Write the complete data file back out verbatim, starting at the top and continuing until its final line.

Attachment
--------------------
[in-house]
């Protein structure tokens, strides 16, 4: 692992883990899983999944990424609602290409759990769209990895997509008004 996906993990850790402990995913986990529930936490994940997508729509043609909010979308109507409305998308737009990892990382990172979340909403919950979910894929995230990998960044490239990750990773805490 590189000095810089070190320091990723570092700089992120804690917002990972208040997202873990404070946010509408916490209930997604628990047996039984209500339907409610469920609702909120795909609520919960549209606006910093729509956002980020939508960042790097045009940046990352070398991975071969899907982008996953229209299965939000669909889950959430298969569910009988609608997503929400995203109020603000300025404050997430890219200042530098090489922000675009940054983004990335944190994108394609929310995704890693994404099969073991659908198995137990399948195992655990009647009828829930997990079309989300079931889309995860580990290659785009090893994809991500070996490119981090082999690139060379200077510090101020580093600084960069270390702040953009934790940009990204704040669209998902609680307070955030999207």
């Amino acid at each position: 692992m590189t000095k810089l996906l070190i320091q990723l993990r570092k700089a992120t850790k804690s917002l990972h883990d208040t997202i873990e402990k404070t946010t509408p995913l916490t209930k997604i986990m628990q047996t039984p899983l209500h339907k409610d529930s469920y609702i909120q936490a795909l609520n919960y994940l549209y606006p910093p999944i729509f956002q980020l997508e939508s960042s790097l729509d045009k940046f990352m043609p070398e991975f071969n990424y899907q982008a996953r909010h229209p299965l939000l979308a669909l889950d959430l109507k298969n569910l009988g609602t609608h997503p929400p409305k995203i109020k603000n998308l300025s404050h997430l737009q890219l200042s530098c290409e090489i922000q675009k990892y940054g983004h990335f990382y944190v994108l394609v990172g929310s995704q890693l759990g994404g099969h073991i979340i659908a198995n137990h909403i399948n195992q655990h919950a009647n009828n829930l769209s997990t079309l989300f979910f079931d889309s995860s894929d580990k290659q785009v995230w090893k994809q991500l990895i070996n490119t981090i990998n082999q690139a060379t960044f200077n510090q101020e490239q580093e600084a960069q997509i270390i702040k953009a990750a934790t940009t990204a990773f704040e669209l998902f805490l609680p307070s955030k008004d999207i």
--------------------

[in-house]
């Protein structure tokens, strides 16, 4: 692992883990899983999944990424609602290409759990769209990895997509008004 996906993990850790402990995913986990529930936490994940997508729509043609909010979308109507409305998308737009990892990382990172979340909403919950979910894929995230990998960044490239990750990773805490 590189000095810089070190320091990723570092700089992120804690917002990972208040997202873990404070946010509408916490209930997604628990047996039984209500339907409610469920609702909120795909609520919960549209606006910093729509956002980020939508960042790097045009940046990352070398991975071969899907982008996953229209299965939000669909889950959430298969569910009988609608997503929400995203109020603000300025404050997430890219200042530098090489922000675009940054983004990335944190994108394609929310995704890693994404099969073991659908198995137990399948195992655990009647009828829930997990079309989300079931889309995860580990290659785009090893994809991500070996490119981090082999690139060379200077510090101020580093600084960069270390702040953009934790940009990204704040669209998902609680307070955030999207």
């Amino acid at each position: 692992m590189t000095k810089l996906l070190i320091q990723l993990r570092k700089a992120t850790k804690s917002l990972h883990d208040t997202i873990e402990k404070t946010t509408p995913l916490t209930k997604i986990m628990q047996t039984p899983l209500h339907k409610d529930s469920y609702i909120q936490a795909l609520n919960y994940l549209y606006p910093p999944i729509f956002q980020l997508e939508s960042s790097l729509d045009k940046f990352m043609p070398e991975f071969n990424y899907q982008a996953r909010h229209p299965l939000l979308a669909l889950d959430l109507k298969n569910l009988g609602t609608h997503p929400p409305k995203i109020k603000n998308l300025s404050h997430l737009q890219l200042s530098c290409e090489i922000q675009k990892y940054g983004h990335f990382y944190v994108l394609v990172g929310s995704q890693l759990g994404g099969h073991i979340i659908a198995n137990h909403i399948n195992q655990h919950a009647n009828n829930l769209s997990t079309l989300f979910f079931d889309s995860s894929d580990k290659q785009v995230w090893k994809q991500l990895i070996n490119t981090i990998n082999q690139a060379t960044f200077n510090q101020e490239q580093e600084a960069q997509i270390i702040k953009a990750a934790t940009t990204a990773f704040e669209l998902f805490l609680p307070s955030k008004d999207i």